I’m starting to worry about Barack Obama.
I didn’t worry about him before. I thought he was the best Democrat running in the 2008 primaries, and I thought he was far superior to John McCain in the general election. I still think that. (By the way, did you hear the latest on McCain? He blamed the forest fires consuming the southwest on undocumented immigrants. When he opens his mouth these days, you don’t know whether to laugh or cry.)
I’ve defended Obama against his right-wing enemies (that was easy because their charges were ludicrous), and I’ve defended him against many of his allies on the left (people who yearn for a Ralph Nader-Dennis Kucinich presidential ticket).
My argument has been essentially this: “Yeah, his health care plan wasn’t good enough, and his stimulus package wasn’t big enough, and he’s slow to get out of wars he’s promised to get out of, but let’s cut the guy some slack. He was handed a terrible situation, with a collapsing economy, two wars raging, and a toxic political opposition dedicated to his failure. He’s done reasonably well in difficult circumstances.”
But I’m starting to have my doubts.
I find his unwavering attempts to find bipartisan solutions to controversial problems uplifting and all. Inspiring even. But there’s such a thing as carrying moderation too far.
Every time he tries to make nice with the Republicans he gets hit in the face with a cream pie. That’s not leadership; that’s masochism.
Which, of course, is exactly what my progressive friends have been arguing for the past 18 months. Why doesn’t he articulate what he believes in and stand up for it, they keep asking.
I’m running out of answers to that question.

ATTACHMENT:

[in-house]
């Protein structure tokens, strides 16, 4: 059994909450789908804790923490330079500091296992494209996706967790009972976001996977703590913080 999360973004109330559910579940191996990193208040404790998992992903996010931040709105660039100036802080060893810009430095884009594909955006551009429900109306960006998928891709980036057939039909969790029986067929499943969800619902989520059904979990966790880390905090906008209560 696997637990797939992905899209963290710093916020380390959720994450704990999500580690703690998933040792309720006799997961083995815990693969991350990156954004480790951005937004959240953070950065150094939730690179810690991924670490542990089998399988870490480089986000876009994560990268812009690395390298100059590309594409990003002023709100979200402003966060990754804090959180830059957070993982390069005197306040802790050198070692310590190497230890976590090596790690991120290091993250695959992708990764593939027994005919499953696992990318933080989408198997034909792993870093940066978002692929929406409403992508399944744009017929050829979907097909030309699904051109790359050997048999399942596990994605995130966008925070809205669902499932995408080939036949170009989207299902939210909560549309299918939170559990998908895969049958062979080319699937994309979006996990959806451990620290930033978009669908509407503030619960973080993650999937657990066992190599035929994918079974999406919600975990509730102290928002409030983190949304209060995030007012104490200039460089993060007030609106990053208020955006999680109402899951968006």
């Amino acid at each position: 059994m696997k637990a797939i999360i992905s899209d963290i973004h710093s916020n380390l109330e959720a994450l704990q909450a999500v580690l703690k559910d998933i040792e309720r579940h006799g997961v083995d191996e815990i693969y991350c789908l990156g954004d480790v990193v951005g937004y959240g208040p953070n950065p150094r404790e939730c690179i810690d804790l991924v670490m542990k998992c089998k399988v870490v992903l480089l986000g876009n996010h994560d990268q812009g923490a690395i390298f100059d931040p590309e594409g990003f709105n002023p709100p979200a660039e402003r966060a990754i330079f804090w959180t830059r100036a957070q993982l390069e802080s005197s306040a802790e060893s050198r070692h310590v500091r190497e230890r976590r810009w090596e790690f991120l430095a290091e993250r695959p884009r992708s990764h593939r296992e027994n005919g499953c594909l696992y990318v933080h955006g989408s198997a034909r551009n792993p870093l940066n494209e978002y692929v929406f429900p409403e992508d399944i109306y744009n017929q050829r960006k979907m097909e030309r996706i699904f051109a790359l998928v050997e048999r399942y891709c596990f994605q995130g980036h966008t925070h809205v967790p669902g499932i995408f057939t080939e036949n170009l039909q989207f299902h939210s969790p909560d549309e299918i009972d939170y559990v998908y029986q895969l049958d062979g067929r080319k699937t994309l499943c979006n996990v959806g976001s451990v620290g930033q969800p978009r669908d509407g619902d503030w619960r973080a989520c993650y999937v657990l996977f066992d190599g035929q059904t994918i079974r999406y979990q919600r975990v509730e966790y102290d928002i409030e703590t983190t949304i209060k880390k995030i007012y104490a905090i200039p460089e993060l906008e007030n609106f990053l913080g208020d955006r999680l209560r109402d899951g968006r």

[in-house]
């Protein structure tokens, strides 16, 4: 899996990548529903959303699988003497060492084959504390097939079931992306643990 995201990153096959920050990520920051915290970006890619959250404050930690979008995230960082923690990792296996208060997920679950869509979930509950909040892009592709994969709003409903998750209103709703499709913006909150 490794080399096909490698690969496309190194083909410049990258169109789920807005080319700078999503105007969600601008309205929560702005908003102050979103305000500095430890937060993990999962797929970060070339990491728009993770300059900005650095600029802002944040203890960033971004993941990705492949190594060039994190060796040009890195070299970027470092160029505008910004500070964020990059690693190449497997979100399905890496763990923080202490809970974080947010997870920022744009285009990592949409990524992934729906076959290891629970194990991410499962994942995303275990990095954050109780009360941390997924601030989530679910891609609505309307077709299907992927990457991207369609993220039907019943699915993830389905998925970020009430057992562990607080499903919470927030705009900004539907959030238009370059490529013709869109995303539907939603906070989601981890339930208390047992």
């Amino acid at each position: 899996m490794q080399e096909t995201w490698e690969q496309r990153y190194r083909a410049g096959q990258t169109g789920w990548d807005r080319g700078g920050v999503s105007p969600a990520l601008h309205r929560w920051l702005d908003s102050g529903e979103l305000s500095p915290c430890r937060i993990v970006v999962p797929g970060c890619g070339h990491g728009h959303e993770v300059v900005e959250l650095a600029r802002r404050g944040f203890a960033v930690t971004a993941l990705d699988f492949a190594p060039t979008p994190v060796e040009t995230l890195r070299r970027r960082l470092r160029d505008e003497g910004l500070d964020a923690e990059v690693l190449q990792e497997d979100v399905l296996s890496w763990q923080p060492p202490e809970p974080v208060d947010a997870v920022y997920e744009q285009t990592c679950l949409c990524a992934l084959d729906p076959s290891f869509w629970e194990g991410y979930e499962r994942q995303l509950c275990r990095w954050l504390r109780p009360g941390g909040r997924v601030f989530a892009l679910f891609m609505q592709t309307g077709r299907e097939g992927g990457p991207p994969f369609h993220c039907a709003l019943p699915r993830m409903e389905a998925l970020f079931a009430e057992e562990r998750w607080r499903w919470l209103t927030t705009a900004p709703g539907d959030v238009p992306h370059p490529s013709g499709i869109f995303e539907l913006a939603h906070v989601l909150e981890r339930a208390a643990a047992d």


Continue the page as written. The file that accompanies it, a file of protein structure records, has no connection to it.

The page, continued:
What, is he afraid he’ll make conservatives mad? You can’t make conservatives madder than they already are. They wake up mad in the morning and spend the rest of the day getting really ticked off.
If he fears alienating potential voters he should consider this: People like leaders who aren’t walking around with whipped cream on their faces all the time.
I’m particularly worried about the upcoming battle in Congress over raising the debt ceiling. The Republicans have vowed not to raise the ceiling unless the president agrees to cut the federal budget to the bone, then remove the bone.
Obama in turn has vowed — I don’t know, to negotiate, or something. He ignores the fact that the current Republican model doesn’t differentiate between negotiation and total surrender.
I’m afraid that Obama and his Democratic colleagues are going to cave in to Republican demands, thus setting the tone for the next two-and-a-half years.
My idea of a sensible negotiation is for the Democrats to give in on cuts to the budget and the Republicans to let go of the Bush tax cuts for rich people. That’s pretty much the formula neutral observers come up with when they discuss deficit cuts.
Another thing neutral observers agree on is that not raising the debt ceiling would be a disaster of enormous proportions.
But I’m not sure Republicans see it that way.
They seem to be willing to let the economy go smash if they don’t get their way, which consists of continuing to build a society of great private wealth and equally great public poverty: a society with rotten public schools, pathetic public transportation, and crummy infrastructure.
Those are the stakes in the debt ceiling battle. You would think that a president of Obama’s rhetorical skill could convince the public that the Republicans were razing the nation’s future in favor of lining the pockets of a few fat-cat political donors.
But he can’t do it unless he tries, and I’m not sure he’s up for the game. Which is why I’m worried.